We can expect heavy campaigning here for all races. In addition to the presidential and congressional campaigns, both US Senate seats will be on the ballot. While Sens. Deb Fischer (R) and Pete Ricketts (R) are secure for re-election, this district will be relatively tight even for them.

A Challenger in NJ Switches Races; Arizona Dem Ends Campaign;
New Candidate in MI-7;
Mondaire Jones Returns

By Jim Ellis — Friday, July 7, 2023

Senate

Roselle Park Mayor Joe Signorello

New Jersey: Menendez Dem Primary Challenger Switches Races — Roselle Park Mayor Joe Signorello ended his long-shot Democratic primary challenge to Sen. Bob Menendez, and instead says he will enter the 7th District congressional race against GOP Rep. Tom Kean Jr. (R-Westfield). This, despite his city of Roselle Park lying wholly in Rep. Donald Payne’s (D-Newark) 10th District. Already in the 7th District Democratic primary is Working Families Party state director Sue Altman.

Rep. Kean unseated then-Rep. Tom Malinowski (D) 51-49 percent last November. The NJ-7 race is expected to be a major Democratic challenge opportunity race. Malinowski, who recently joined the McCain Institute for International Leadership, is unlikely to seek a re-match. State Senate President Nick Scutari is a potential Democratic candidate in this district.

House

AZ-6: Democrat Ends Campaign — Last month, businessman Jack O’Donnell declared his congressional candidacy in the Democratic primary hoping to challenge freshman Rep. Juan Ciscomani (R-Tucson). Now, O’Donnell has already ended his fledgling campaign. He was an underdog even in the primary with former state senator and 2022 congressional nominee Kirsten Engel already in the race. Rep. Ciscomani defeated Engel by 5,505 votes last November, and we can expect another close race in this politically marginal southeast Arizona district.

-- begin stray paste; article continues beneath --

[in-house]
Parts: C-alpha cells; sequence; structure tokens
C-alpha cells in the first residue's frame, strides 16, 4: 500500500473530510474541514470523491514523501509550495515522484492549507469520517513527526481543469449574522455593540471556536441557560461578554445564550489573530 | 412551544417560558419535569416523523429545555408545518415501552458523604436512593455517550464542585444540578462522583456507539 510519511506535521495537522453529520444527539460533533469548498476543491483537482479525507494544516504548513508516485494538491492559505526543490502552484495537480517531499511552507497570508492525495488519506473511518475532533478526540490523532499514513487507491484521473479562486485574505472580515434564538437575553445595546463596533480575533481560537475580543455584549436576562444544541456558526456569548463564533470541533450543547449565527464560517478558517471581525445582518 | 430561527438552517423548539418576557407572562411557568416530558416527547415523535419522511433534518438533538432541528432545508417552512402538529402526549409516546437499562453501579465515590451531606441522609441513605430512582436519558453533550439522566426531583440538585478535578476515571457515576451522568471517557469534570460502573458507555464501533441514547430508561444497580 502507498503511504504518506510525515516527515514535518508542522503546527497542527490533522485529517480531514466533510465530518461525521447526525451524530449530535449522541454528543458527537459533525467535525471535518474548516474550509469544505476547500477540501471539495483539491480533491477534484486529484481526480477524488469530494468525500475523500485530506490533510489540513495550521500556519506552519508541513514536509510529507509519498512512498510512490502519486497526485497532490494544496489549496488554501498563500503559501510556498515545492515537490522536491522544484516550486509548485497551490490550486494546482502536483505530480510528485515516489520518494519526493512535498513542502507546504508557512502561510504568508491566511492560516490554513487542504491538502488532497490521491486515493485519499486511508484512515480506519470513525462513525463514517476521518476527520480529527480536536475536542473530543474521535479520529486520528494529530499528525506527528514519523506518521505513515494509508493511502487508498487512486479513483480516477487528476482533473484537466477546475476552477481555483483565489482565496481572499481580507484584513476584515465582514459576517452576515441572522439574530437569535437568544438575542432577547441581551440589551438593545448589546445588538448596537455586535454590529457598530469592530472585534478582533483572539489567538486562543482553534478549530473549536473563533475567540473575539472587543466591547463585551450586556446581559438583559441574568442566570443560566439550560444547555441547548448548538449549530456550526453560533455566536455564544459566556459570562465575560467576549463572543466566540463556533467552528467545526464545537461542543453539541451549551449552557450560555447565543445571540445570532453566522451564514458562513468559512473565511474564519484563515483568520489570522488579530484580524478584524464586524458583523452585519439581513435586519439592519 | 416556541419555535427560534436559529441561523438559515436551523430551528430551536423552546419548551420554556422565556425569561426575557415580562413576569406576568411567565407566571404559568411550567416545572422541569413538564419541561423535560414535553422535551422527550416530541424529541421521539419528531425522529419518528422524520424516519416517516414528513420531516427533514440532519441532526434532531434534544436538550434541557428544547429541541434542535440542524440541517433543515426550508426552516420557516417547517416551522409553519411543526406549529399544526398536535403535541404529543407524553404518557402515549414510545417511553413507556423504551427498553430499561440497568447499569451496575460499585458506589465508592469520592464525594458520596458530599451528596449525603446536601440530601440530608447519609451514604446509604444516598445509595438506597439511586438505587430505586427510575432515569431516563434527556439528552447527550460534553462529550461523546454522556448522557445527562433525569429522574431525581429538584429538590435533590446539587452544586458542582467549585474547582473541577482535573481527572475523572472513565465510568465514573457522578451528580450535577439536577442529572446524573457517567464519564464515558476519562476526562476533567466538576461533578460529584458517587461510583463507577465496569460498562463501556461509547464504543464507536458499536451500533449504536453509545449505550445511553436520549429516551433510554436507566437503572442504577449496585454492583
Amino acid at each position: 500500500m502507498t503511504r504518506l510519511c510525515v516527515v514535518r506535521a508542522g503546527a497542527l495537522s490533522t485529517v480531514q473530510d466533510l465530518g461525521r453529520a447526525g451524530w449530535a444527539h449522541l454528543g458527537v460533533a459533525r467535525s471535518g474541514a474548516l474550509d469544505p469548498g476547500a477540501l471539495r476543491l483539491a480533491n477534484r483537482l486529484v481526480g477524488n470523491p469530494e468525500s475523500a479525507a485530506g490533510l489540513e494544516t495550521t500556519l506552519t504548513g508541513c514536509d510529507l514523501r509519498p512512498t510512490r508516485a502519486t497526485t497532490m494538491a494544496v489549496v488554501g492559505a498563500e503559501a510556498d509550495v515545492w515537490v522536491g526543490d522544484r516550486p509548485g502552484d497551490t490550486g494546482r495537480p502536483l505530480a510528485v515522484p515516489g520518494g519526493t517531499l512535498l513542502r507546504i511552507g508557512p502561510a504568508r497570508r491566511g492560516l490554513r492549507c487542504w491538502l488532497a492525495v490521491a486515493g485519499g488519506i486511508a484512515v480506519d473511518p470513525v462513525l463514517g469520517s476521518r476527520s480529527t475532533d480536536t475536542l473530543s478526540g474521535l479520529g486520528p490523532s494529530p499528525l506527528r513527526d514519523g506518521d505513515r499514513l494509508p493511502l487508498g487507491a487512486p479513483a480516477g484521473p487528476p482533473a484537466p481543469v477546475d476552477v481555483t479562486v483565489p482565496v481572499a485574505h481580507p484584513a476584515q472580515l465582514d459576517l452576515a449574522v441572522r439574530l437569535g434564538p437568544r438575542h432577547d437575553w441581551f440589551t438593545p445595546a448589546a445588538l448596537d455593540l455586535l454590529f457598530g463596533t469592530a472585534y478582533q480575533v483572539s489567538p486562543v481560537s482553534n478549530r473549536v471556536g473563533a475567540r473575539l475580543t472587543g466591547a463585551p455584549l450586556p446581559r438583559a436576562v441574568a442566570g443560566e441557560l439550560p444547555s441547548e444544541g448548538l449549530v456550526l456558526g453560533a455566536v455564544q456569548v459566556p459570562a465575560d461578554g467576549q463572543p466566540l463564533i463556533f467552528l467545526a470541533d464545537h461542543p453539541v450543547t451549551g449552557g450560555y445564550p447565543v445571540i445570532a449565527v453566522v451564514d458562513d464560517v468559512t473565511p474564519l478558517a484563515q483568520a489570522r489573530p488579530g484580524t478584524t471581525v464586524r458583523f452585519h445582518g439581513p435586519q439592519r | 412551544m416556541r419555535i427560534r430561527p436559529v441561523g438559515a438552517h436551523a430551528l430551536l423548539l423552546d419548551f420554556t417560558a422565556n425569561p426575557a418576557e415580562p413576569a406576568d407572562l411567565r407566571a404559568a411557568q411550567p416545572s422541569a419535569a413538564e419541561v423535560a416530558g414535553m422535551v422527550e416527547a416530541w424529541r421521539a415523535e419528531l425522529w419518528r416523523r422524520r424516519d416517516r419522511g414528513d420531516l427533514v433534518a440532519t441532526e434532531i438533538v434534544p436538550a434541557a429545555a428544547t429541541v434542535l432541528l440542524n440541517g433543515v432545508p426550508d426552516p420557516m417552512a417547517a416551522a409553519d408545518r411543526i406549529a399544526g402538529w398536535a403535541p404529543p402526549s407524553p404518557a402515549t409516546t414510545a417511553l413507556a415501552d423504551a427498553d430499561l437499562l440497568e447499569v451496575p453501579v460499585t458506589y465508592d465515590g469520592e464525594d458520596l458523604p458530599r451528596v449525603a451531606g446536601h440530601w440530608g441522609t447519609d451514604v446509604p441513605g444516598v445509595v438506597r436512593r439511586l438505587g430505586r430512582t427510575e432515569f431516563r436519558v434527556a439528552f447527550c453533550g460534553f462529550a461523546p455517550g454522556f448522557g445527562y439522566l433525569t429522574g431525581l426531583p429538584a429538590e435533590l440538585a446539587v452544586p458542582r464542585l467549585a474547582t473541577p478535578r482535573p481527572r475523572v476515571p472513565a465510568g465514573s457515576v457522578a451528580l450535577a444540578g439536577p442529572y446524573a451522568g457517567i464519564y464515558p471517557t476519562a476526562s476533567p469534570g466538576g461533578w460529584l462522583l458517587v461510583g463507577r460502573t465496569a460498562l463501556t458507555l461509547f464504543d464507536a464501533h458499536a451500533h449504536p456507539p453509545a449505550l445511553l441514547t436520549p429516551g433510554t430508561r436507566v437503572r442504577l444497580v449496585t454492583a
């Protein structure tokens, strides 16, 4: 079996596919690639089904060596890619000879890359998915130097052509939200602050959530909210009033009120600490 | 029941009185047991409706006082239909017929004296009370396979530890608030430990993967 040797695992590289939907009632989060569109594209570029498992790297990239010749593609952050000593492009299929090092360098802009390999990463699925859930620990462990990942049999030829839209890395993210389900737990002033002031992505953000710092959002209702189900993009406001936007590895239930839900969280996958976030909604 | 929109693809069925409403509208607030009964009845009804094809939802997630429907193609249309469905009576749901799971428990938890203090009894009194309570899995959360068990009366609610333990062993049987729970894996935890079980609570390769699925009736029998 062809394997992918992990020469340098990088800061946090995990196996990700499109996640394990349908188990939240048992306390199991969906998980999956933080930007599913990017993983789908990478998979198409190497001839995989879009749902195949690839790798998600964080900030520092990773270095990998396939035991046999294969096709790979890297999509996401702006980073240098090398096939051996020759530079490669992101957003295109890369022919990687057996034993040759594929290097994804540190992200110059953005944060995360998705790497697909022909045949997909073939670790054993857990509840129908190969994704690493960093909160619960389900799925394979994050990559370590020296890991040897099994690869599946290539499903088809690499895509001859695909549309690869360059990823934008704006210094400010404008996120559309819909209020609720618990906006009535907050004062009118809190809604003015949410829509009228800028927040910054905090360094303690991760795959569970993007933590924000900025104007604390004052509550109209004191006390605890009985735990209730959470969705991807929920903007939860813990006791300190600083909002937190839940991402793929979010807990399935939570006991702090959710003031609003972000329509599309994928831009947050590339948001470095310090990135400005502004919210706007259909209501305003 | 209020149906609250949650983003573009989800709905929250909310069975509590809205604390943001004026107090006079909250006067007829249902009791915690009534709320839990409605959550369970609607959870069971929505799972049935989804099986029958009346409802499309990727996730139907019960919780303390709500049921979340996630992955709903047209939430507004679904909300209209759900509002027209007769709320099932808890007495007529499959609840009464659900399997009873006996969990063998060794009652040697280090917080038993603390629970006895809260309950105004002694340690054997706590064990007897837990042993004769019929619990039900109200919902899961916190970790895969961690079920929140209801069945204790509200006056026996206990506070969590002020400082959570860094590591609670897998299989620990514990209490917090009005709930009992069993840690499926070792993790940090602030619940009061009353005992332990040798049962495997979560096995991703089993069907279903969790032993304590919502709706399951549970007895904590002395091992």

MI-7: First Candidate Comes Forward — Former state senator and ex-Ingham County Commissioner Curtis Hertel (D), who just left his position as legislative affairs director to Gov. Gretchen Whitmer (D), filed a congressional committee with the Federal Election Commission. He was expected to enter the race and does so with Gov. Whitmer’s endorsement.

Hertel is the first official candidate for what will be a hotly contested open seat both in the Democratic primary and general election. Three-term incumbent Elissa Slotkin (D-Lansing) is running for the Senate. Former state senator and 2022 Republican congressional nominee Tom Barrett is expected to again run for the seat. The FiveThirtyEight data organization rates MI-7 as R+4, but Dave’s Redistricting App calculates the partisan lean in the Democrats’ favor, 49.30D – 47.88R.

NY-17: Ex-Rep. Mondaire Jones Returns — One of the strangest situations that occurred in the 2022 election cycle was first-term Westchester County Rep. Mondaire Jones (D) leaving his upstate seat to seek re-election in an open New York City district. In a way, he was pushed out when then-Democratic Congressional Campaign Committee (DCCC) chairman Sean Patrick Maloney decided to seek re-election in Jones’ 17th District. The move was controversial and certainly contributed to Maloney losing a close general election to Republican Mike Lawler.

Jones announced Wednesday that he will return to the 17th District and attempt to regain the seat he initially won in 2020. This will be a top national congressional campaign. Though Rep. Lawler is the incumbent, the general election will be challenging for him in a district that the FiveThirtyEight data organization rates as D+7, while Dave’s Redistricting App calculates the partisan lean at 56.4D – 41.3R.